George pointed out that even English-language materials can pose linguistic challenges, created mainly by differences in meanings between civil and common law and between the legal English used in the US, the UK, and continental Europe.
Finally, George addressed the question of whether foreign-language subject terms should be added to records in US library catalogs. While this practice can enhance subject access, he stated, the cataloger may not have sufficient expertise to pull this off successfully.
Presentation #2: Cataloging from a UK Perspective
Loyita Worley was the next to speak, and she admitted from the start that her presentation would be a bit different than the other two, and that she would be offering what she characterized as “the jam in the sandwich.” (One must love the English way of saying things!)
Loyita leads the EMEA (Europe, Middle East, Asia) library team for Reed Smith, an international law firm that is based in the UK. However, before she took this position, she worked as a cataloger for the Law Society of England and Wales, a professional society for solicitors. (http://www.lawsociety.org.uk/)
In her current role, some of her concerns are much different than those of academic law librarians. The firm does not see itself as “custodians of the law” because space is at such a premium. The firm’s London office moves frequently, and with each move there is less and less space for print materials, requiring that the lawyers who work there rely more and more on electronic resources. The move away from print is, however, going less slowly in the firm’s offices in France and Germany.
The firm uses Liberty Softlink (https://www.softlinkint.com/product/liberty) for its EMEA central catalog, and all English-language materials are cataloged in it. Only print materials are cataloged except for electronic textbooks; otherwise, according to Loyita, the catalog would be “too full.” The main aim of the catalog is telling the lawyers how to find books. They do not use a conventional classification scheme because they didn’t think it would be helpful to the lawyers; instead, they used Westlaw’s taxonomy to create a classification scheme.
Despite this fact, Loyita did spend some time during her presentation discussing England’s contribution to legal cataloging. Elizabeth Moys, whose work in this area led to her becoming a Member of the Order of the British Empire (MBE, see http://royalcentral.co.uk/blogs/insight/a-guide-to-the-order-of-the-british-empire-21224 for more about this and other royal honors) for her services to classification and indexing, created the Moys classification scheme, which arranges the common law by topic and the civil law by jurisdiction. You can read more about this system at https://special-cataloguing.com/node/1429.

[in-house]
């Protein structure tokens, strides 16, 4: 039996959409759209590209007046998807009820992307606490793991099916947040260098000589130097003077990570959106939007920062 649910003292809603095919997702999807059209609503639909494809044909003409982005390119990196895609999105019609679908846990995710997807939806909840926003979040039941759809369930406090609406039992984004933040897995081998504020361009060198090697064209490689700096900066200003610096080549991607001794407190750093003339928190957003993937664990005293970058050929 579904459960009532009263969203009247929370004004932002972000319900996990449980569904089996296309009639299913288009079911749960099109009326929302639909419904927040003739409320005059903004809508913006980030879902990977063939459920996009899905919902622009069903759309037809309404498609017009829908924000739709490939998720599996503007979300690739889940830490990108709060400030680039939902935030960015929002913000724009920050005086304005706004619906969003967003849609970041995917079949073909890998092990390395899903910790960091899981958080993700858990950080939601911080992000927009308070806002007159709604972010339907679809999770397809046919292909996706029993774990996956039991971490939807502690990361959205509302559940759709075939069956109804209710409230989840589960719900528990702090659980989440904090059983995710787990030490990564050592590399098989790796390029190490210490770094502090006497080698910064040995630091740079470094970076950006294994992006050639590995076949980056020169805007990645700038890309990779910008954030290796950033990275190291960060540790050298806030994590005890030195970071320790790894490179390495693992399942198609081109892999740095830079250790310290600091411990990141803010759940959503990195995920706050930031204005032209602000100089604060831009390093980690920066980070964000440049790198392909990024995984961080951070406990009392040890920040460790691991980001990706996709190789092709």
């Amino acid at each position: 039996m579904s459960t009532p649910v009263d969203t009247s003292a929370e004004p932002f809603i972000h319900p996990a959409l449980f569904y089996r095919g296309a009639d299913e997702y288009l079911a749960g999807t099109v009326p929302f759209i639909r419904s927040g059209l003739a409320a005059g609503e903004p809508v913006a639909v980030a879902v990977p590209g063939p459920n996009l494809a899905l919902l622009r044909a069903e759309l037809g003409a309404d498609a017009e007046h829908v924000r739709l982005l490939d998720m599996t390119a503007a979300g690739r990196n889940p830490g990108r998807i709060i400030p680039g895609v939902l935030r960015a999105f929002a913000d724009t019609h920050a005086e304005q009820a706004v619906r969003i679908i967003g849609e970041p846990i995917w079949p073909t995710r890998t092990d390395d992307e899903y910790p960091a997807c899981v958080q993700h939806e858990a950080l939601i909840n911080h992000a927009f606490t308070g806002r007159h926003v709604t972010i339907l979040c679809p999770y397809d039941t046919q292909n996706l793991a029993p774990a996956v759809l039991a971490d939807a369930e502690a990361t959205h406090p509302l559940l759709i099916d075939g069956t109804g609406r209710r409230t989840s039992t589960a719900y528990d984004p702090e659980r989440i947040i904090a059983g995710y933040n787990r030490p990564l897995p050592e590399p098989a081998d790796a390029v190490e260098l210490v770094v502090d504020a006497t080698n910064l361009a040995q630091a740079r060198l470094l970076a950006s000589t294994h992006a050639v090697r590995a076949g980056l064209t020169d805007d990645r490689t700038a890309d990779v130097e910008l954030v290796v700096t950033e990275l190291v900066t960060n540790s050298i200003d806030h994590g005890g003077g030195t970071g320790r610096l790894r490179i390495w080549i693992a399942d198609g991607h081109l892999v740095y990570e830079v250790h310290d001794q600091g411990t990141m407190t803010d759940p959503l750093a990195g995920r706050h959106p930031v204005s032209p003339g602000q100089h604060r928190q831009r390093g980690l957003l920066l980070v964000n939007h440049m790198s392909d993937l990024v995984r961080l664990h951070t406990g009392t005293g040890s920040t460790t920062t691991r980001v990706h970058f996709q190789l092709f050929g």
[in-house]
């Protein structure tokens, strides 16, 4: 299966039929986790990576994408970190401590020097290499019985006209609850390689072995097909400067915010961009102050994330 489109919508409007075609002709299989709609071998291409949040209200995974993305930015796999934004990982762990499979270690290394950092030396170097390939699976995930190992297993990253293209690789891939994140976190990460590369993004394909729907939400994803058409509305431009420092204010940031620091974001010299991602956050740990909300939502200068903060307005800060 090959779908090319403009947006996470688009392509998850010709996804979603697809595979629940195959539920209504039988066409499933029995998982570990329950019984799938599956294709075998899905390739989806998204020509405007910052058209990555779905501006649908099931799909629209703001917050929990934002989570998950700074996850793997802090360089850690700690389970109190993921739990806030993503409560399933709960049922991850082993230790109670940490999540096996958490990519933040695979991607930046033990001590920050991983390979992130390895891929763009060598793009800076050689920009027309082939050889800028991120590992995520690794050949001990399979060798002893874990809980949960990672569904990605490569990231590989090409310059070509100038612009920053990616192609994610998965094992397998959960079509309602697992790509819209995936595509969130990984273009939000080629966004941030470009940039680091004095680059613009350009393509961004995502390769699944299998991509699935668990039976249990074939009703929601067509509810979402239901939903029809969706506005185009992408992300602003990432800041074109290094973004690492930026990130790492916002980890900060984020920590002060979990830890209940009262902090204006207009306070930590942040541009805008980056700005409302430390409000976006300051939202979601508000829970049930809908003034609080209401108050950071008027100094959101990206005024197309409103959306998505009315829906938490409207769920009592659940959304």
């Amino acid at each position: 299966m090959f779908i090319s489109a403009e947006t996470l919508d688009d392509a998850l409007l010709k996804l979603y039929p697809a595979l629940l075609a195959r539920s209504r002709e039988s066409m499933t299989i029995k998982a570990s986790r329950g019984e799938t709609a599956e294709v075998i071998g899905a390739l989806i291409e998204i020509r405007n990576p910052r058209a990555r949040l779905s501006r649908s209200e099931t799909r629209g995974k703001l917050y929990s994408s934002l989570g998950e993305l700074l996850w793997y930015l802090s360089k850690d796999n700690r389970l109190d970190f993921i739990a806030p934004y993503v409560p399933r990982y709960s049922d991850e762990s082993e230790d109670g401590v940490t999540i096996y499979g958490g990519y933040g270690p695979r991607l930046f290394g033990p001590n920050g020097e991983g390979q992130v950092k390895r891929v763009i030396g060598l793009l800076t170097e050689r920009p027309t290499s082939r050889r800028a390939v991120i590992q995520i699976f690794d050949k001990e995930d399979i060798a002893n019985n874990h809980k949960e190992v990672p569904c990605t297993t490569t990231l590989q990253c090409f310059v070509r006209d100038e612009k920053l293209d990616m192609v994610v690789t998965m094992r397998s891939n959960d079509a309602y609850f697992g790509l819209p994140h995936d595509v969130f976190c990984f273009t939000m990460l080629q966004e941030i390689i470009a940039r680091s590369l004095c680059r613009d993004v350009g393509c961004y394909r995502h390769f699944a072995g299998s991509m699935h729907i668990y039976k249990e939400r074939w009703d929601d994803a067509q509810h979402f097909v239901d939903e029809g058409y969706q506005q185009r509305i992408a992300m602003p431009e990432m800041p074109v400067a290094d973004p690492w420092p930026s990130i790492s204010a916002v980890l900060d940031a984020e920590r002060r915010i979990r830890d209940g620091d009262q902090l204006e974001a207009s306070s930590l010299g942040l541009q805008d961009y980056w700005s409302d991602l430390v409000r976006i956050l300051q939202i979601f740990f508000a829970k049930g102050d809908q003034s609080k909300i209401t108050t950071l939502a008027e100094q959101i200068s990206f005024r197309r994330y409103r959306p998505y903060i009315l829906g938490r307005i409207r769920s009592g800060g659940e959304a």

Loyita ended her talk by discussing certain challenges she has faced in her work at the firm. She has found that management difficulties arise more related to geography than language, notwithstanding the fact that she is responsible for signing off on foreign language contracts. Also, not every office has a law librarian, which can create some library management problems.
Presentation #3: FCIL Reference
Susan Gualtier rounded out the speakers for this program. She began her presentation by naming several challenges that reference librarians working with FCIL materials routinely face, including:
- Language barriers
- Translation problems
- Unfamiliar abbreviations and citation formats
- Unfamiliar legal systems and concepts
- Unfamiliar legal histories and date ranges
- Differing legal systems
- Differing or inconsistent publication structures
- Unfamiliar types of sources
I have several years of FCIL reference experience myself, and I completely agree with this thorough list!
Susan then expanded on some of the definitions of FCIL-related terms that George had discussed in his presentation, including private and public international law, supranational law (of which the European Union is an example), foreign law, foreign legal systems, and comparative law. She concluded that part of the presentation by providing two examples of what she referred to as “mixed” legal systems:
- In some systems, such as those in Louisiana and Scotland, two systems have blended together to form a single, reasonably coherent legal system.